Judge in D.C. election case says Trump’s comments pose ‘serious threats’ that justify gag order


Former US President Donald Trump attends a trial in a Manhattan court in a civil fraud case in New York, United States, October 17, 2023.

Curtis Means | pool | Via Reuters

Donald Trump made statements that threatened the integrity of his case over criminal election interference, a federal judge said Tuesday as she detailed her decision to impose a partial gag order on the former president.

Judge Tanya Chutkan wrote in a filing that Trump made public statements “attacking individuals participating in the judicial process, including potential witnesses, prosecutors, and court personnel.” Deposit In the US District Court in Washington, DC

Trump’s language, which spread to audiences of millions on social media and elsewhere, made clear “not only that he believes the operation is illegal, but also that the specific individuals involved are liars, thugs, or deserve to die,” Chutkan wrote. .

The judge wrote that these statements “pose sufficiently serious threats to the integrity of these proceedings that they cannot be addressed by alternative means.”

She added that the gag order on Trump was designed to “counter the force of those threats.”

Trump has vowed to appeal Chutkan’s ruling, claiming that the gag order will hinder his ability to speak during the 2024 presidential campaign.

The three-page written opinion came one day after a judge set limits on what Trump can say about the criminal case accusing him of illegally conspiring to overturn his 2020 election loss to President Joe Biden.

Chutkan made the ruling from the bench on Monday after hearing arguments from federal prosecutor Special Counsel Jack Smith, who sought a gag order, and Trump’s lawyer, who opposed any restrictions on his speech.

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Smith’s office argued that the proposed gag order is intended to prevent Trump from damaging the case, including by tainting the jury pool. Prosecutors cited numerous posts from Trump’s Social Truth account targeting Chutkan, Smith, the citizens who make up the D.C. jury and potential witnesses in the case.

What is Trump’s argument?

Defense attorney John Lauro said a gag order would violate Trump’s First Amendment rights and hamper his ability to campaign for the Republican presidential nomination.

Chutkan expressed concern during the hearing that Smith’s proposed order was too broad. She rejected their request to bar Trump from making statements about potential jurors.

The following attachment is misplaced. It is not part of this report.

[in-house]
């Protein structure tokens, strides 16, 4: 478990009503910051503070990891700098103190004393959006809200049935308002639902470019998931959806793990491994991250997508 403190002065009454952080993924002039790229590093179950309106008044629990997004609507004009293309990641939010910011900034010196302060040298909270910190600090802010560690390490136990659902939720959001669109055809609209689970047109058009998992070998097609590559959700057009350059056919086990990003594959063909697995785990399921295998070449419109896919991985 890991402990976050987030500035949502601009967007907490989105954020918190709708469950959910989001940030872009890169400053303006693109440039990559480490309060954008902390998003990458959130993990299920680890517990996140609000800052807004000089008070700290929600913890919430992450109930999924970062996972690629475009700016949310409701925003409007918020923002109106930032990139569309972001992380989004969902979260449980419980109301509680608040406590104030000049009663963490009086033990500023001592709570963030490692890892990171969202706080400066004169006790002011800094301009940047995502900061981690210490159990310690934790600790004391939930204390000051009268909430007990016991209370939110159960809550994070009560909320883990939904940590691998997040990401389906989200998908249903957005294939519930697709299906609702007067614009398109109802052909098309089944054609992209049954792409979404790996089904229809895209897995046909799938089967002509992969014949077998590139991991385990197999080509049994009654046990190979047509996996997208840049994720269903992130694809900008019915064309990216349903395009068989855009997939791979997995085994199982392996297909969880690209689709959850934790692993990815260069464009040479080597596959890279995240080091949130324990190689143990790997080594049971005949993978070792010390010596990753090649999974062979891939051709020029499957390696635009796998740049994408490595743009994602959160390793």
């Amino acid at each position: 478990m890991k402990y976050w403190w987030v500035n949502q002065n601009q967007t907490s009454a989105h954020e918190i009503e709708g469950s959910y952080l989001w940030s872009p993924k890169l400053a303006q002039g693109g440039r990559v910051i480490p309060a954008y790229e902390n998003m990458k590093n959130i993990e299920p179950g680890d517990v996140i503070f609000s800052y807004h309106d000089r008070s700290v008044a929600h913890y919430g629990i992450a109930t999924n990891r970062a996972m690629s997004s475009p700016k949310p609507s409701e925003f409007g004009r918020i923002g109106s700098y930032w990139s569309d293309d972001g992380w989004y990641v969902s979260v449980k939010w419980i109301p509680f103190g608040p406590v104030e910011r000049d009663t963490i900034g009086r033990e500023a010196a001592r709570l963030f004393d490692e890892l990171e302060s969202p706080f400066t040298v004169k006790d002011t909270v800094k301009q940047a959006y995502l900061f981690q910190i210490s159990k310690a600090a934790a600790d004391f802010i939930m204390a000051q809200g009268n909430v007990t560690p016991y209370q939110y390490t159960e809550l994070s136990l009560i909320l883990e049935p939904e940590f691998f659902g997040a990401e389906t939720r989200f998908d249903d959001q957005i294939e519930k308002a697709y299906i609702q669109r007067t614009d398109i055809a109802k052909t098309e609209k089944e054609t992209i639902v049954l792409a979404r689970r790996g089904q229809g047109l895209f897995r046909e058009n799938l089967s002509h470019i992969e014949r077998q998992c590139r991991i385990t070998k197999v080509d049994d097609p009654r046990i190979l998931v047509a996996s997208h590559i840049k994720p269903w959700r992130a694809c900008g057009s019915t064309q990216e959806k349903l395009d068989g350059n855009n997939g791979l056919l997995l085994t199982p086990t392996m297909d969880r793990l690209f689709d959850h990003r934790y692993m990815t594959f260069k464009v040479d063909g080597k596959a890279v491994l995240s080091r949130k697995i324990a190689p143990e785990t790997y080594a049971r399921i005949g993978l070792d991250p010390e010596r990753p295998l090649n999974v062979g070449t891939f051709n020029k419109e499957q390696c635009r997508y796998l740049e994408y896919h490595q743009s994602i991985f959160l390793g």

But she ultimately rejected Lauro’s argument that Trump’s political campaign prevented her from imposing restrictions on his speech.

“The defense’s position that no restrictions should be placed on the defendant’s speech because he is engaged in a political campaign is untenable, and the issues it cites do not apply as such,” Chutkan wrote in Tuesday’s opinion.

She cited two cases in which courts recognized “that First Amendment rights must be subordinated to the necessity of a fair trial.”

She wrote that the threats posed by Trump’s statements justify “limited restrictions on extrajudicial statements.”

“The bottom line is that equal justice under the law requires equal treatment of criminal defendants,” the judge wrote. “Defendant’s candidacy for the presidency cannot justify statements that would unbearably jeopardize these proceedings.”

Trump has pleaded not guilty to the charges against him, the most serious of which carries a maximum prison sentence of 20 years.

The written order prohibits all parties in the case from making public statements targeting Smith, defense attorneys, members of the court or any of their staff.

The order also prohibits parties from targeting “any reasonably foreseeable witness or the substance of their testimony.”

They are also prohibited from directing others to make any such restricted public statements on their behalf, Chutkan points out.

Chutkan’s order expressly allows Trump to continue making public criticisms of the government, including the Justice Department and the Biden administration.

Trump may also continue to maintain that he is innocent of the charges in the four-count indictment against Smith, and could still claim that the prosecution is politically biased against him, Chutkan wrote.

Chutkan noted that he could also make statements criticizing the campaign platforms and policies of his current political rivals. She pointed to former Vice President Mike Pence, who is competing with Trump for the Republican presidential nomination, as an example.

This article originally appeared on www.cnbc.com

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